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A forgotten suitcase – in another country entirely – and a flight to catch are two very good reasons to exploit Germany’s unrestricted stretches of autobahn to the maximum, as if an excuse is needed in the first place. And this is how, a few weeks ago, I found myself racing between Stuttgart and Lausanne, and then on to Munich, behind the wheel of Volkswagen’s new Up! city car. Now, you may think a small, three-cylinder, 1,0-litre econo-box and autobahn are things that don’t belong in the same sentence, and so did I, but there I was, throttle pinned to the floor for miles on end, and with 180 km/h-plus indicated on the large speedometer. That’s flying.
So then, right up front I can confirm that there are talents that the Up! has that are not immediately obvious judging by its boxy looks and entry-level price status. Besides the surprising performance from the 55 kW engine (a lower-output 44 kW is also available), the Up! also brings new levels of big-car comfort and quality to this segment. The premium-feel perhaps also stems from the fact that it is produced in VW’s Bratislava factory in Slovakia, the same factory that produces high-quality vehicles such as the Audi Q7, Porsche Cayenne and Volkswagen Touareg.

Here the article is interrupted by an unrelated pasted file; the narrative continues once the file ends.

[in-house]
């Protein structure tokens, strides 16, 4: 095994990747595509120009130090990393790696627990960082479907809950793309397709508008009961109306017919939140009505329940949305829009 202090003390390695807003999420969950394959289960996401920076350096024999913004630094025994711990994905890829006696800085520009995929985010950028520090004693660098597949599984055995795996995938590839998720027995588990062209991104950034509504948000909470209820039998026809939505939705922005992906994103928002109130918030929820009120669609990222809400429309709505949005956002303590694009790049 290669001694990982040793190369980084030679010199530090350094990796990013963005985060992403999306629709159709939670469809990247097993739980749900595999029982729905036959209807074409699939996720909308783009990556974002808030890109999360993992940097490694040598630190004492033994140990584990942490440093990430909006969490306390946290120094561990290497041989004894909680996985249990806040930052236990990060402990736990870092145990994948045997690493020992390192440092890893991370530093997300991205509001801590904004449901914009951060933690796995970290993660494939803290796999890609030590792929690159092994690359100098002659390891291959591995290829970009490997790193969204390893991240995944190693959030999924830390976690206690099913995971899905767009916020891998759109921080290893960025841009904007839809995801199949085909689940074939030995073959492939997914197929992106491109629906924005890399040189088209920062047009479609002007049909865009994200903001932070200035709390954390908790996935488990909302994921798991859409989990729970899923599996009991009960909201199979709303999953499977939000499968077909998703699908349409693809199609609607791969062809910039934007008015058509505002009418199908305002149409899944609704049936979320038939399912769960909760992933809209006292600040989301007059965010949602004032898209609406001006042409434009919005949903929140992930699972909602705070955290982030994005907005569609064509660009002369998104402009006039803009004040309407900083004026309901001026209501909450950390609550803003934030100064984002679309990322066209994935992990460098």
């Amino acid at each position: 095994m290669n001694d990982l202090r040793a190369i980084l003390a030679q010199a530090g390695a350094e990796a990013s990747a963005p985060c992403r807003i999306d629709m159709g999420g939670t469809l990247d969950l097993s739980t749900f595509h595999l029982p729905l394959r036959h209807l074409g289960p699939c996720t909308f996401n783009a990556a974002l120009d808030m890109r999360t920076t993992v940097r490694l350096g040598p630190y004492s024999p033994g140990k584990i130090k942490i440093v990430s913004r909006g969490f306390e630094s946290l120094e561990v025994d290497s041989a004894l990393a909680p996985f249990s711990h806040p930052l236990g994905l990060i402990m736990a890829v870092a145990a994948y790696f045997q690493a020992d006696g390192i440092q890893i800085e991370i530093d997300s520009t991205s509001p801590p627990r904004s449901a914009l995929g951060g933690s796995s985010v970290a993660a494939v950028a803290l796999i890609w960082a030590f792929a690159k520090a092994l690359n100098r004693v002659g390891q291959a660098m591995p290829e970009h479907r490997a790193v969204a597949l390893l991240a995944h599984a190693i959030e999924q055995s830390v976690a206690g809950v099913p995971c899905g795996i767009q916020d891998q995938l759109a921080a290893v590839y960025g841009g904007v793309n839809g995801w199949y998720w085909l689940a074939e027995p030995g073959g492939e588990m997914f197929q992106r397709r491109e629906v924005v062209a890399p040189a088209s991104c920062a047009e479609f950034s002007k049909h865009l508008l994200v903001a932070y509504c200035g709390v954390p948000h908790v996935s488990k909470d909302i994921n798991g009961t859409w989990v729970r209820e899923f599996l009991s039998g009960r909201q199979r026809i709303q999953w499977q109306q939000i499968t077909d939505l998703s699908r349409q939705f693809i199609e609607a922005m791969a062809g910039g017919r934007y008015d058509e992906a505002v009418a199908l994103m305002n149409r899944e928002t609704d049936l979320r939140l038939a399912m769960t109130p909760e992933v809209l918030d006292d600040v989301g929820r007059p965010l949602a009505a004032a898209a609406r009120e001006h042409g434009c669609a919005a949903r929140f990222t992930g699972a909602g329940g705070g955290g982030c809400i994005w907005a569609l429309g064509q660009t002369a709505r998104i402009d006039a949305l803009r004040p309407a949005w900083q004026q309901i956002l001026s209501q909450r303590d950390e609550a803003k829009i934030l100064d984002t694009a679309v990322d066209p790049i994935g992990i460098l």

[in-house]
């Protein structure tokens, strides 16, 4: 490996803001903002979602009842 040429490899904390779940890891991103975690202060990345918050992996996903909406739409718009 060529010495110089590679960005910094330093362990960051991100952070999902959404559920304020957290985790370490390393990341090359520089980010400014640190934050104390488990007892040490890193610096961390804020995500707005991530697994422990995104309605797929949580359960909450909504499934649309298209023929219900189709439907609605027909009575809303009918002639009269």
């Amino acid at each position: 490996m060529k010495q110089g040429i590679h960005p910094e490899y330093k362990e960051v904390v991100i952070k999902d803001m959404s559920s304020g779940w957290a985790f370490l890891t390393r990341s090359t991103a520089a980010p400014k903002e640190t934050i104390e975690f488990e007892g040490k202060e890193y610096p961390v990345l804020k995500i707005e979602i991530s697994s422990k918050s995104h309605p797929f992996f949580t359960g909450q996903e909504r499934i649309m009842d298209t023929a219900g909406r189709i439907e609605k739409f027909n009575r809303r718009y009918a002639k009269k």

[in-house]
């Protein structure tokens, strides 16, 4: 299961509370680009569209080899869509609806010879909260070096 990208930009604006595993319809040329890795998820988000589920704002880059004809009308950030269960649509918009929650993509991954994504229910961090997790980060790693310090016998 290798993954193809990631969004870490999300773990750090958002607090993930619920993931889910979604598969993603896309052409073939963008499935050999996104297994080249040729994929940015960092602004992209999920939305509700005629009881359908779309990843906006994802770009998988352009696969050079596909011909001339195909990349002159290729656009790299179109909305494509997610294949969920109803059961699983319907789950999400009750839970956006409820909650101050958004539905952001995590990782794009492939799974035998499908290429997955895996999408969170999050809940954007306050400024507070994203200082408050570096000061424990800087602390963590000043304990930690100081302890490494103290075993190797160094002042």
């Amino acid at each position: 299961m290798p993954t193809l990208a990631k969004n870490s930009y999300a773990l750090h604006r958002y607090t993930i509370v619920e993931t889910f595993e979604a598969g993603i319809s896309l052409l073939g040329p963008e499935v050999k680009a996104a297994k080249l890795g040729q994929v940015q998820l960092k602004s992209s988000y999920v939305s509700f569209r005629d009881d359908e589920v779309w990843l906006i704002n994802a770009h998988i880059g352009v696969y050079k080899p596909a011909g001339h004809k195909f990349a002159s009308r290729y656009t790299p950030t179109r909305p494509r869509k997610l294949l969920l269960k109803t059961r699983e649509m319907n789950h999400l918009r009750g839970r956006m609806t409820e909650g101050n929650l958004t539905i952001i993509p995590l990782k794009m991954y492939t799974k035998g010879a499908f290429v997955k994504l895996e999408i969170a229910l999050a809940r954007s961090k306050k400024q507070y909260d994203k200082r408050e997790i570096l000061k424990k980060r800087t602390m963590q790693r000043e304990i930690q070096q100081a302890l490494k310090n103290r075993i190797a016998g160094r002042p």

Swing open the large doors and you’re greeted by an interior that could shame a few cars one segment up. Typically Volkswagen in execution, there’s a restrained, upmarket style to it all. The seats are superb, with good lateral support and soft padding where necessary. This marque always does good driving positions and the Up! is no different, with plenty of adjustment on offer.
The facia layout – again the work of South Africa’s Oona Scheepers – is slightly more quirky than what you'd usually see in Volkswagen vehicles, being similar in overall look to the recently introduced new Beetle's. There is an oversized speedometer in the binnacle in front of the driver, for example, flanked by quite the cutest and smallest rev counter I’ve ever seen. The steering wheel on my test unit was also a nice-to-grip flat-bottom item with racy black plastic inserts.